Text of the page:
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Conservation Genetics Resources

, Volume 11, Issue 3, pp 253–257 | Cite as

SNP discovery in European lobster (Homarus gammarus) using RAD sequencing

  • Tom L. JenkinsEmail author
  • Charlie D. Ellis
  • Jamie R. Stevens
Open Access
Technical Note

Abstract

The European lobster (Homarus gammarus) is a decapod crustacean with a high market value and therefore their fisheries are of major importance to the economies they support. However, over-exploitation has led to profound stock declines in some regions such as Scandinavia and the Mediterranean. To manage this resource sustainably, knowledge of population structure and connectivity is crucial to inform management about dispersal, recruitment, stock identification and food traceability. We used restriction-site associated DNA sequencing to develop novel SNP markers from 55 individuals encompassing much of the species range; SNPs were quality filtered, ranked using F-statistics and the top 96 SNPs adequate for primer design were retained. SNP markers were developed with the aim of maximising the power to detect genetic differentiation between: (i) Atlantic and Mediterranean lobsters and (ii) Atlantic lobsters. This panel of SNPs provides a useful resource for future studies of population genetic structure and assignment in H. gammarus.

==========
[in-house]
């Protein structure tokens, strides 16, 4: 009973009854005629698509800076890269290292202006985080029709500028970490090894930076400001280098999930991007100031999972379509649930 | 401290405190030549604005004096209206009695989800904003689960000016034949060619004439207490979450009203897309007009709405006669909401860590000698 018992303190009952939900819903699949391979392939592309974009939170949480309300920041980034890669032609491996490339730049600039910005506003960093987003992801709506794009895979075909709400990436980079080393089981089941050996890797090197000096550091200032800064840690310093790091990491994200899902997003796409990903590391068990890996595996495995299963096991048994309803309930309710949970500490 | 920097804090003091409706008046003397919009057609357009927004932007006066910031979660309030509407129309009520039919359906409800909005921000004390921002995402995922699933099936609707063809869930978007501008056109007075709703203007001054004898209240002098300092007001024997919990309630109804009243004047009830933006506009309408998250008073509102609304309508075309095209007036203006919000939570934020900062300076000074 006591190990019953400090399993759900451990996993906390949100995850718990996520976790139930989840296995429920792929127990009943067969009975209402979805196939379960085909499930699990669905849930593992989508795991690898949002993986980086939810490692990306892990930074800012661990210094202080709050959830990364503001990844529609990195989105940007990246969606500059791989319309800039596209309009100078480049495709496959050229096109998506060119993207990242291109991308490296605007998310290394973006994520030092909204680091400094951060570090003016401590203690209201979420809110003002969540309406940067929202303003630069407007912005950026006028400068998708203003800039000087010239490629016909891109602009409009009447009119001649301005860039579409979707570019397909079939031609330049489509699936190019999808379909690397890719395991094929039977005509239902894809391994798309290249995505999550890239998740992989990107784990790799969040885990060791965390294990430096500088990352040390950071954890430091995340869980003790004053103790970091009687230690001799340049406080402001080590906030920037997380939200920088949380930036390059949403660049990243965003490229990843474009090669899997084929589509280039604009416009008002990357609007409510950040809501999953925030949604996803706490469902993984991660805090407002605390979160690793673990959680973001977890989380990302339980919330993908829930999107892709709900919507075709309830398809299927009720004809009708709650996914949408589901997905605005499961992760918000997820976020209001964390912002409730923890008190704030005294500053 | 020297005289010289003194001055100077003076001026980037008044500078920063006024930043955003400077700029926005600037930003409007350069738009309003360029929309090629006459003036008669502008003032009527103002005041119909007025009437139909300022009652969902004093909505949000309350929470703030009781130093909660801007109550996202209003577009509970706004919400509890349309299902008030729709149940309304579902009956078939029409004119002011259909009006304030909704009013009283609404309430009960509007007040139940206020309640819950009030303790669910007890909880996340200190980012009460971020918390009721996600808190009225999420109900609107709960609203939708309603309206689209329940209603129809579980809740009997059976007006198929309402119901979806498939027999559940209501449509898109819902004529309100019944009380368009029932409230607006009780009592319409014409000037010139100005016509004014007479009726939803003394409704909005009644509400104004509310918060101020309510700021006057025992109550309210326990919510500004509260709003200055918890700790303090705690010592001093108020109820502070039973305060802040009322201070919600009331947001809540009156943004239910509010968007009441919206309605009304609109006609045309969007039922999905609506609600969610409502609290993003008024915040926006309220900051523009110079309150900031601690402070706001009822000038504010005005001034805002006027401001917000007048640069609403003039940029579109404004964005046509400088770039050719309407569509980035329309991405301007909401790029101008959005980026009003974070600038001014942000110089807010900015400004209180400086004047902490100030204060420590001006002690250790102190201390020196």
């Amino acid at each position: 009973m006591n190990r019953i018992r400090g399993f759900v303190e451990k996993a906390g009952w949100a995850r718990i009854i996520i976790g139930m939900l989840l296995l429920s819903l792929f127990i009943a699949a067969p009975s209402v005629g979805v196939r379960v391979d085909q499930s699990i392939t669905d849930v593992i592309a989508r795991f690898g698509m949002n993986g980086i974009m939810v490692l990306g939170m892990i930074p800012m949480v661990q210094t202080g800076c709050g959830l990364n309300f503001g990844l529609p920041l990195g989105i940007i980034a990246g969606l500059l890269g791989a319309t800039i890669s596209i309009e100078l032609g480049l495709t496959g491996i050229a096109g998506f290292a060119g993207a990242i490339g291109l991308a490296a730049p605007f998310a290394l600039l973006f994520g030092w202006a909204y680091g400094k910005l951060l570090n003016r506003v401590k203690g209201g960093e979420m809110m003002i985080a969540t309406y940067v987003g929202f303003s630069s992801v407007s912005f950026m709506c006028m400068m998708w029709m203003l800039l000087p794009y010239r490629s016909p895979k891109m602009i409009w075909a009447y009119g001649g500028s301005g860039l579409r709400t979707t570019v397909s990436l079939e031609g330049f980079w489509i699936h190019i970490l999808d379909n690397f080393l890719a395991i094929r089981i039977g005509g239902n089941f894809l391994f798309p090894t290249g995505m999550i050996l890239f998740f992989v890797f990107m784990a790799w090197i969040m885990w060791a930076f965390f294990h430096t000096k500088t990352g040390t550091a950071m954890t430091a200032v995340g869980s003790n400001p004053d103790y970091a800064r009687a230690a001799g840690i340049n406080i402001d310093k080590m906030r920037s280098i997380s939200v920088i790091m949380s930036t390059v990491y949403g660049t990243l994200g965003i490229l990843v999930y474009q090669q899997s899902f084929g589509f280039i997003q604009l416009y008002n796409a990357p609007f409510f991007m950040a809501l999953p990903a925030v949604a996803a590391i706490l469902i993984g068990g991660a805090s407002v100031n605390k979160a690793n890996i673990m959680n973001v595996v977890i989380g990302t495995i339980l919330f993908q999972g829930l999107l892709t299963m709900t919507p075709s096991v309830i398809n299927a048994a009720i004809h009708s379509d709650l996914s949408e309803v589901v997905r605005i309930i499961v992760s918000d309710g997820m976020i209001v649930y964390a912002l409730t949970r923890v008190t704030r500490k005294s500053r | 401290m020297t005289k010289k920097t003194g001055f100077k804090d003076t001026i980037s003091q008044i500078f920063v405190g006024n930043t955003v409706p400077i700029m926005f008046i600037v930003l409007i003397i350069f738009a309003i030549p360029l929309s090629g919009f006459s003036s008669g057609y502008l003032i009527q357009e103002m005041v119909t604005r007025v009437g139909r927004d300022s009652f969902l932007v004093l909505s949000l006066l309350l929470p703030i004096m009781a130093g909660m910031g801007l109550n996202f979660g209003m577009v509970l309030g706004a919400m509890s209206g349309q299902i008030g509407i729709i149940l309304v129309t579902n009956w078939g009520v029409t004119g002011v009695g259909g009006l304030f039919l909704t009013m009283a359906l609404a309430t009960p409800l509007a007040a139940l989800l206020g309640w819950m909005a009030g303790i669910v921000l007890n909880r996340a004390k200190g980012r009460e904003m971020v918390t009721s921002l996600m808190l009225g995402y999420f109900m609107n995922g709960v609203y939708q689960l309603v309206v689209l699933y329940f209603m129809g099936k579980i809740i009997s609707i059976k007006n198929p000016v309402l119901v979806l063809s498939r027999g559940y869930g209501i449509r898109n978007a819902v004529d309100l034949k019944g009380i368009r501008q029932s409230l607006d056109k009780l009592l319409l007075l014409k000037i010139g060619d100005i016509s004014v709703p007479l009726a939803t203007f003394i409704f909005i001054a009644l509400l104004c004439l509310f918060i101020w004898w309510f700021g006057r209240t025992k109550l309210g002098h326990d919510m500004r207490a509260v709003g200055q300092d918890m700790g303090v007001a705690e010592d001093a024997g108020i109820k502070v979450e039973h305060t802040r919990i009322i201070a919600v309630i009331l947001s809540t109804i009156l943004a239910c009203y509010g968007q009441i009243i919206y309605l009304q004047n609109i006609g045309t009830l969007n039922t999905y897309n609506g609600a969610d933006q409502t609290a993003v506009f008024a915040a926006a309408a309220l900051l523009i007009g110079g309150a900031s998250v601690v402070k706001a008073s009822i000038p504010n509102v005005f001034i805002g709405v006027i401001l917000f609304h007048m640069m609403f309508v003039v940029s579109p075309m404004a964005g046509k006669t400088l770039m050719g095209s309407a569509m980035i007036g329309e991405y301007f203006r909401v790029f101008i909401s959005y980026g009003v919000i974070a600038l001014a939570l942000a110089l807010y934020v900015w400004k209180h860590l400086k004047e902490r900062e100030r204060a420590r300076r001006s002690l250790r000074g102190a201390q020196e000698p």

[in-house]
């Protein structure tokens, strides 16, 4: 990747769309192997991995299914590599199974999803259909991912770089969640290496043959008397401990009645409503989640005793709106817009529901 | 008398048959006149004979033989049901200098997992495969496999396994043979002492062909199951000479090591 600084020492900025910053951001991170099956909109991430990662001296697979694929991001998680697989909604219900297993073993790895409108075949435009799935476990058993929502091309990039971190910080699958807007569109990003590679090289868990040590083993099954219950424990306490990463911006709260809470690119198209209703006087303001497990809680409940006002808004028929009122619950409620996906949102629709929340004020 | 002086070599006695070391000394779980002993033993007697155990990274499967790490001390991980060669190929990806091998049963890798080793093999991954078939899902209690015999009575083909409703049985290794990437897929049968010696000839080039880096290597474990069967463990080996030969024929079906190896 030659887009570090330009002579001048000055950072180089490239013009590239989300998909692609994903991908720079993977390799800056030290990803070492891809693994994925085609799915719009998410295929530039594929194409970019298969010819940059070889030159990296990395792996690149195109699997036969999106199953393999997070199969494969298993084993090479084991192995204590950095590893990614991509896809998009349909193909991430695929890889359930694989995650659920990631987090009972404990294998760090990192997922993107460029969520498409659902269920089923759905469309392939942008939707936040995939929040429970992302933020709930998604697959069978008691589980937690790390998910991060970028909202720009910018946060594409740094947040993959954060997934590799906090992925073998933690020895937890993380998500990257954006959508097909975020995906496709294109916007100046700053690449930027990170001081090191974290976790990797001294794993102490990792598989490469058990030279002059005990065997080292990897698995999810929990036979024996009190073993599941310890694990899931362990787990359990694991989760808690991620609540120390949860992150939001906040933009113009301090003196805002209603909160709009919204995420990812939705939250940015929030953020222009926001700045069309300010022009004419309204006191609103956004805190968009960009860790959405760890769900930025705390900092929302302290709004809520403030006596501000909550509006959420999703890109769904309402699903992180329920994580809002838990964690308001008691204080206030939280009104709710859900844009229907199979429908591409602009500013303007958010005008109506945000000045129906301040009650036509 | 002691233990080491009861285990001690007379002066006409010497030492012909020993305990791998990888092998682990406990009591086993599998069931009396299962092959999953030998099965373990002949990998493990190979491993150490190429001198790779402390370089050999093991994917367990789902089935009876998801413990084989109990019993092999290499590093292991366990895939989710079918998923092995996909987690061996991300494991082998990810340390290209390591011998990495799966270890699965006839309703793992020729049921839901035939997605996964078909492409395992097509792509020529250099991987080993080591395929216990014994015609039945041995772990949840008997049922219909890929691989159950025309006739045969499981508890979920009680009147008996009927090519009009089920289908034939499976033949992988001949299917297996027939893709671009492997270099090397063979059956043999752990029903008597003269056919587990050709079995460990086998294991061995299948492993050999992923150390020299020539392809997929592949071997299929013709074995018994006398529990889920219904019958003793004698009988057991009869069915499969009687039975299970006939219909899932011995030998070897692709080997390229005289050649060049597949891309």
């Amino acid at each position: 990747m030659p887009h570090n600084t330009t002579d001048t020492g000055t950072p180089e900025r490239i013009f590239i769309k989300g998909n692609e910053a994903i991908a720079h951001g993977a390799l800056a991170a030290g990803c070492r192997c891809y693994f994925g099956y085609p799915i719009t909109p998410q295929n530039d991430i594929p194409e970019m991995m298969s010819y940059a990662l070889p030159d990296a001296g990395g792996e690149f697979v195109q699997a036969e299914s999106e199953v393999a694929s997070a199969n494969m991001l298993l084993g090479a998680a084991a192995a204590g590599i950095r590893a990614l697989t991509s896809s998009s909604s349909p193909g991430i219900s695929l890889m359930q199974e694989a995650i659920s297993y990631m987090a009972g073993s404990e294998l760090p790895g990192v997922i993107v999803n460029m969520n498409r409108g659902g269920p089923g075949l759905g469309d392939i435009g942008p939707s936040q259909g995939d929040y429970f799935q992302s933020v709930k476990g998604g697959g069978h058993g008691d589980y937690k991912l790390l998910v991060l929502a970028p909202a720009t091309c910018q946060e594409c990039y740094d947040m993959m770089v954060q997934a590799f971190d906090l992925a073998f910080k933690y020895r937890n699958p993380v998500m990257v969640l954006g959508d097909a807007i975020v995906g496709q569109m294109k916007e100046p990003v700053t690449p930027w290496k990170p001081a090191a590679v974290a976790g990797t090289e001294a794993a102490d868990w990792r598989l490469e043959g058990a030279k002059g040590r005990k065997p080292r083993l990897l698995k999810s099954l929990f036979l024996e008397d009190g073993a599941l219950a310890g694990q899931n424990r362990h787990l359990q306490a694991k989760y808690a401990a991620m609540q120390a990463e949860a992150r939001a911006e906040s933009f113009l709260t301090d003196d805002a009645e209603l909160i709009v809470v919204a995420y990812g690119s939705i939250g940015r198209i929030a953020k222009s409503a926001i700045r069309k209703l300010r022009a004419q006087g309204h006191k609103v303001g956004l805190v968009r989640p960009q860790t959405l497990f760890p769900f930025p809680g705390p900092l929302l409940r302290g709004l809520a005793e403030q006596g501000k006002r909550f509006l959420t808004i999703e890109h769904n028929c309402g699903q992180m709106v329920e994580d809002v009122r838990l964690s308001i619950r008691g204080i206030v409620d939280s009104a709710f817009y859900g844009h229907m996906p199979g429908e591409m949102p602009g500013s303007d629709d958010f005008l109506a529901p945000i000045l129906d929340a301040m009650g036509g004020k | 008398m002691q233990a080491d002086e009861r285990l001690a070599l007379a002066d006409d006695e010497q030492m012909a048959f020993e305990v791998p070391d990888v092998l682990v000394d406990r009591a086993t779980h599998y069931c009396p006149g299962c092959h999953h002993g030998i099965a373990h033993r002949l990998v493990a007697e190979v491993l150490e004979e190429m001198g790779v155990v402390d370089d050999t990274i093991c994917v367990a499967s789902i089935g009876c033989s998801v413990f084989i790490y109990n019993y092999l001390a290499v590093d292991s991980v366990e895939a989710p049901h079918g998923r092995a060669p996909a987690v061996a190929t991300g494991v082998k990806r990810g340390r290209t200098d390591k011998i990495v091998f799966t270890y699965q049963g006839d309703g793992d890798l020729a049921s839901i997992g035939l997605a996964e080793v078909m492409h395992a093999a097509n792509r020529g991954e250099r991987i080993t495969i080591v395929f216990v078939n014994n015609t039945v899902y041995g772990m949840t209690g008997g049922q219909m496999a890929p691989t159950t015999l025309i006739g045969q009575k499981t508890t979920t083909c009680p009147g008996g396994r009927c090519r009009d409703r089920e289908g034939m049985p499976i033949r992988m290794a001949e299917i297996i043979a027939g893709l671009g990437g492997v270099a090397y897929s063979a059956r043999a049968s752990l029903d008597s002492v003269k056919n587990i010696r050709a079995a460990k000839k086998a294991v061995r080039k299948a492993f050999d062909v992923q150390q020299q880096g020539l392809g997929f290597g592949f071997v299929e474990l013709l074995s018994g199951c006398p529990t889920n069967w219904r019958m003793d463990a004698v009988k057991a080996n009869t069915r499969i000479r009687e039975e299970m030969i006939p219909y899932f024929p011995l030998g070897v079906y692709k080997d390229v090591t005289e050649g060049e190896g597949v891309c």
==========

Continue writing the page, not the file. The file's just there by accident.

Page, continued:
Keywords

Conservation genetics Fisheries management Homarus gammarus Population assignment RAD-seq Single nucleotide polymorphism